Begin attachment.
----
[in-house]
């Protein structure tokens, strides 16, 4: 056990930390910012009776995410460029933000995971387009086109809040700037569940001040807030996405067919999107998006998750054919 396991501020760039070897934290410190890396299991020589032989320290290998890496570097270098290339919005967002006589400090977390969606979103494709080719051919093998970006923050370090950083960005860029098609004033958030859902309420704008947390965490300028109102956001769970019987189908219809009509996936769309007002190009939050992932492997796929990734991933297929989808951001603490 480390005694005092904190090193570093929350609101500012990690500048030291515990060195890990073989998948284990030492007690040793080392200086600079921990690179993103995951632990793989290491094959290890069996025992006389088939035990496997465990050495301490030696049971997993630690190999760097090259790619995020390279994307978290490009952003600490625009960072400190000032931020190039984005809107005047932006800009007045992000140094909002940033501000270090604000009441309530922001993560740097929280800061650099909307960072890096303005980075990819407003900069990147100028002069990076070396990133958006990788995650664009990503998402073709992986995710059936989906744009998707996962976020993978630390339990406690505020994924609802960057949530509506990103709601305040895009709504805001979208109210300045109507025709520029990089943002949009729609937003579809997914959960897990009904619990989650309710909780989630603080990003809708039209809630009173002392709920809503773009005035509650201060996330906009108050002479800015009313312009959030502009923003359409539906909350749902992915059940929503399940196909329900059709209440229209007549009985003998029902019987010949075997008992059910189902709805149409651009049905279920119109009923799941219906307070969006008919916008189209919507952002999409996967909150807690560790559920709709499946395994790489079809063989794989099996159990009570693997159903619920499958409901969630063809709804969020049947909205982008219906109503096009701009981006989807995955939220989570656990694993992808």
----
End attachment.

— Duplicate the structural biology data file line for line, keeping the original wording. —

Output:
[in-house]
């Protein structure tokens, strides 16, 4: 056990930390910012009776995410460029933000995971387009086109809040700037569940001040807030996405067919999107998006998750054919 396991501020760039070897934290410190890396299991020589032989320290290998890496570097270098290339919005967002006589400090977390969606979103494709080719051919093998970006923050370090950083960005860029098609004033958030859902309420704008947390965490300028109102956001769970019987189908219809009509996936769309007002190009939050992932492997796929990734991933297929989808951001603490 480390005694005092904190090193570093929350609101500012990690500048030291515990060195890990073989998948284990030492007690040793080392200086600079921990690179993103995951632990793989290491094959290890069996025992006389088939035990496997465990050495301490030696049971997993630690190999760097090259790619995020390279994307978290490009952003600490625009960072400190000032931020190039984005809107005047932006800009007045992000140094909002940033501000270090604000009441309530922001993560740097929280800061650099909307960072890096303005980075990819407003900069990147100028002069990076070396990133958006990788995650664009990503998402073709992986995710059936989906744009998707996962976020993978630390339990406690505020994924609802960057949530509506990103709601305040895009709504805001979208109210300045109507025709520029990089943002949009729609937003579809997914959960897990009904619990989650309710909780989630603080990003809708039209809630009173002392709920809503773009005035509650201060996330906009108050002479800015009313312009959030502009923003359409539906909350749902992915059940929503399940196909329900059709209440229209007549009985003998029902019987010949075997008992059910189902709805149409651009049905279920119109009923799941219906307070969006008919916008189209919507952002999409996967909150807690560790559920709709499946395994790489079809063989794989099996159990009570693997159903619920499958409901969630063809709804969020049947909205982008219906109503096009701009981006989807995955939220989570656990694993992808």